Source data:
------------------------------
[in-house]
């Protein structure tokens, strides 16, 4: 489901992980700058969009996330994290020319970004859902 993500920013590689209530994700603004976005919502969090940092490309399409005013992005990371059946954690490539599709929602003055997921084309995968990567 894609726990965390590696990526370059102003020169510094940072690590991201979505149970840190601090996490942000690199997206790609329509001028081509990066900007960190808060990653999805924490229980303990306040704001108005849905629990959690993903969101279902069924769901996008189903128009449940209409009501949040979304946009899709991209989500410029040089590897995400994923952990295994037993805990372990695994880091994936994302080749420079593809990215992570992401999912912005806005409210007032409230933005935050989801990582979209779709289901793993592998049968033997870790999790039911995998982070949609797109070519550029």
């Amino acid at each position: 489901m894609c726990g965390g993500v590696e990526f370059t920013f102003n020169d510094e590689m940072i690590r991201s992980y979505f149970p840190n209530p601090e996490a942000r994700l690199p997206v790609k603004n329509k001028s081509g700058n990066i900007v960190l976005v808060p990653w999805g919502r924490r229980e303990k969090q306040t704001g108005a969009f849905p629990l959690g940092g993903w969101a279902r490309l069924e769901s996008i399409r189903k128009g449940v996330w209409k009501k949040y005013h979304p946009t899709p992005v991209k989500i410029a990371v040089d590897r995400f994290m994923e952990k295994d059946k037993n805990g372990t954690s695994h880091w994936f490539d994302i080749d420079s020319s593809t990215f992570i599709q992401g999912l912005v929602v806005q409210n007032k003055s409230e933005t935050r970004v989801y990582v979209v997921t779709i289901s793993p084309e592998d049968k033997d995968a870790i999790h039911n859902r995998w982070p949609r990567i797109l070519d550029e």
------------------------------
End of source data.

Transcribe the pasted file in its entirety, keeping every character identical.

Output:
[in-house]
């Protein structure tokens, strides 16, 4: 489901992980700058969009996330994290020319970004859902 993500920013590689209530994700603004976005919502969090940092490309399409005013992005990371059946954690490539599709929602003055997921084309995968990567 894609726990965390590696990526370059102003020169510094940072690590991201979505149970840190601090996490942000690199997206790609329509001028081509990066900007960190808060990653999805924490229980303990306040704001108005849905629990959690993903969101279902069924769901996008189903128009449940209409009501949040979304946009899709991209989500410029040089590897995400994923952990295994037993805990372990695994880091994936994302080749420079593809990215992570992401999912912005806005409210007032409230933005935050989801990582979209779709289901793993592998049968033997870790999790039911995998982070949609797109070519550029």
């Amino acid at each position: 489901m894609c726990g965390g993500v590696e990526f370059t920013f102003n020169d510094e590689m940072i690590r991201s992980y979505f149970p840190n209530p601090e996490a942000r994700l690199p997206v790609k603004n329509k001028s081509g700058n990066i900007v960190l976005v808060p990653w999805g919502r924490r229980e303990k969090q306040t704001g108005a969009f849905p629990l959690g940092g993903w969101a279902r490309l069924e769901s996008i399409r189903k128009g449940v996330w209409k009501k949040y005013h979304p946009t899709p992005v991209k989500i410029a990371v040089d590897r995400f994290m994923e952990k295994d059946k037993n805990g372990t954690s695994h880091w994936f490539d994302i080749d420079s020319s593809t990215f992570i599709q992401g999912l912005v929602v806005q409210n007032k003055s409230e933005t935050r970004v989801y990582v979209v997921t779709i289901s793993p084309e592998d049968k033997d995968a870790i999790h039911n859902r995998w982070p949609r990567i797109l070519d550029e």